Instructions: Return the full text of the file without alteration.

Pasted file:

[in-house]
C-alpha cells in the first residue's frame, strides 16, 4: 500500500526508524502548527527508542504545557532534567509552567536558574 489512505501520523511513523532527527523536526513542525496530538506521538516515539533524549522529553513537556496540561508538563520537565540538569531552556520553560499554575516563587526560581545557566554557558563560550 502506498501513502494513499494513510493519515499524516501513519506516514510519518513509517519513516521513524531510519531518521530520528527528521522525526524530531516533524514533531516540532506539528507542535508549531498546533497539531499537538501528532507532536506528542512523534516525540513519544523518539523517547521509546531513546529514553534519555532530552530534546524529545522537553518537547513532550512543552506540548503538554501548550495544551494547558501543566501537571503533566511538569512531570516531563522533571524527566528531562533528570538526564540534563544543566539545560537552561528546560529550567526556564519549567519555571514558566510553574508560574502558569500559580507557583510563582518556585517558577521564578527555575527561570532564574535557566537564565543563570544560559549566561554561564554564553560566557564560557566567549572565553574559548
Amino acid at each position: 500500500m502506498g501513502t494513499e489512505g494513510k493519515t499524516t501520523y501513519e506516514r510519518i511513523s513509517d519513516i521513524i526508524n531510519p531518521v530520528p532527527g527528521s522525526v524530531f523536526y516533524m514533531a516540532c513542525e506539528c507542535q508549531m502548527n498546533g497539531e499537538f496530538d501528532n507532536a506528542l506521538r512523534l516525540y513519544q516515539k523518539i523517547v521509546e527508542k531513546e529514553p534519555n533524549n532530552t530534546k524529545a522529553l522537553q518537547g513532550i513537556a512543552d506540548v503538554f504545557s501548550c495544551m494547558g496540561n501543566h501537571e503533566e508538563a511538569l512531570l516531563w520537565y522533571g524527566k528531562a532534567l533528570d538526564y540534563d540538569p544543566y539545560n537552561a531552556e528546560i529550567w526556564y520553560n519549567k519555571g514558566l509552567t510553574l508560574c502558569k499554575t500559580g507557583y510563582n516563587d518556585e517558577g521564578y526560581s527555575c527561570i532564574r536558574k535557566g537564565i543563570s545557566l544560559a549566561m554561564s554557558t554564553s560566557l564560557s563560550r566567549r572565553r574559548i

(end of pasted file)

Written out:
[in-house]
C-alpha cells in the first residue's frame, strides 16, 4: 500500500526508524502548527527508542504545557532534567509552567536558574 489512505501520523511513523532527527523536526513542525496530538506521538516515539533524549522529553513537556496540561508538563520537565540538569531552556520553560499554575516563587526560581545557566554557558563560550 502506498501513502494513499494513510493519515499524516501513519506516514510519518513509517519513516521513524531510519531518521530520528527528521522525526524530531516533524514533531516540532506539528507542535508549531498546533497539531499537538501528532507532536506528542512523534516525540513519544523518539523517547521509546531513546529514553534519555532530552530534546524529545522537553518537547513532550512543552506540548503538554501548550495544551494547558501543566501537571503533566511538569512531570516531563522533571524527566528531562533528570538526564540534563544543566539545560537552561528546560529550567526556564519549567519555571514558566510553574508560574502558569500559580507557583510563582518556585517558577521564578527555575527561570532564574535557566537564565543563570544560559549566561554561564554564553560566557564560557566567549572565553574559548
Amino acid at each position: 500500500m502506498g501513502t494513499e489512505g494513510k493519515t499524516t501520523y501513519e506516514r510519518i511513523s513509517d519513516i521513524i526508524n531510519p531518521v530520528p532527527g527528521s522525526v524530531f523536526y516533524m514533531a516540532c513542525e506539528c507542535q508549531m502548527n498546533g497539531e499537538f496530538d501528532n507532536a506528542l506521538r512523534l516525540y513519544q516515539k523518539i523517547v521509546e527508542k531513546e529514553p534519555n533524549n532530552t530534546k524529545a522529553l522537553q518537547g513532550i513537556a512543552d506540548v503538554f504545557s501548550c495544551m494547558g496540561n501543566h501537571e503533566e508538563a511538569l512531570l516531563w520537565y522533571g524527566k528531562a532534567l533528570d538526564y540534563d540538569p544543566y539545560n537552561a531552556e528546560i529550567w526556564y520553560n519549567k519555571g514558566l509552567t510553574l508560574c502558569k499554575t500559580g507557583y510563582n516563587d518556585e517558577g521564578y526560581s527555575c527561570i532564574r536558574k535557566g537564565i543563570s545557566l544560559a549566561m554561564s554557558t554564553s560566557l564560557s563560550r566567549r572565553r574559548i